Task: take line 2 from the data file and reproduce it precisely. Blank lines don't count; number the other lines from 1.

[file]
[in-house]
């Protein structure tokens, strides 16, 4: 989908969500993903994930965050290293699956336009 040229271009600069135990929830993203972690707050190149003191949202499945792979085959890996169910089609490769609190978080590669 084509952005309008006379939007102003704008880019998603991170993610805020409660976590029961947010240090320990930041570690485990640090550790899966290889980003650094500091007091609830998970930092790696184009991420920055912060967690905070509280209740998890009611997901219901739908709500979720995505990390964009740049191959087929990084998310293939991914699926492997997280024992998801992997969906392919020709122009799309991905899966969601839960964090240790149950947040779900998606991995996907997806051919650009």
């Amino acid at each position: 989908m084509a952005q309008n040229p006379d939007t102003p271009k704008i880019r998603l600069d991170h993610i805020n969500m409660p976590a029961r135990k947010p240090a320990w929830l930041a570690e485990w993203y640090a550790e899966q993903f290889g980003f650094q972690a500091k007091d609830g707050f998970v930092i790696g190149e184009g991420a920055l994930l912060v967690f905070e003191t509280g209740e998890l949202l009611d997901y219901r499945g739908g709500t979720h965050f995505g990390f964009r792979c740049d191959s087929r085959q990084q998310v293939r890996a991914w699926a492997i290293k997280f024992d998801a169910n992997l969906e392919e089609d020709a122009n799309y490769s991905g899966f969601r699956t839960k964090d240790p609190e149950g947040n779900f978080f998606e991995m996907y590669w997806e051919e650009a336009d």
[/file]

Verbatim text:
């Protein structure tokens, strides 16, 4: 989908969500993903994930965050290293699956336009 040229271009600069135990929830993203972690707050190149003191949202499945792979085959890996169910089609490769609190978080590669 084509952005309008006379939007102003704008880019998603991170993610805020409660976590029961947010240090320990930041570690485990640090550790899966290889980003650094500091007091609830998970930092790696184009991420920055912060967690905070509280209740998890009611997901219901739908709500979720995505990390964009740049191959087929990084998310293939991914699926492997997280024992998801992997969906392919020709122009799309991905899966969601839960964090240790149950947040779900998606991995996907997806051919650009």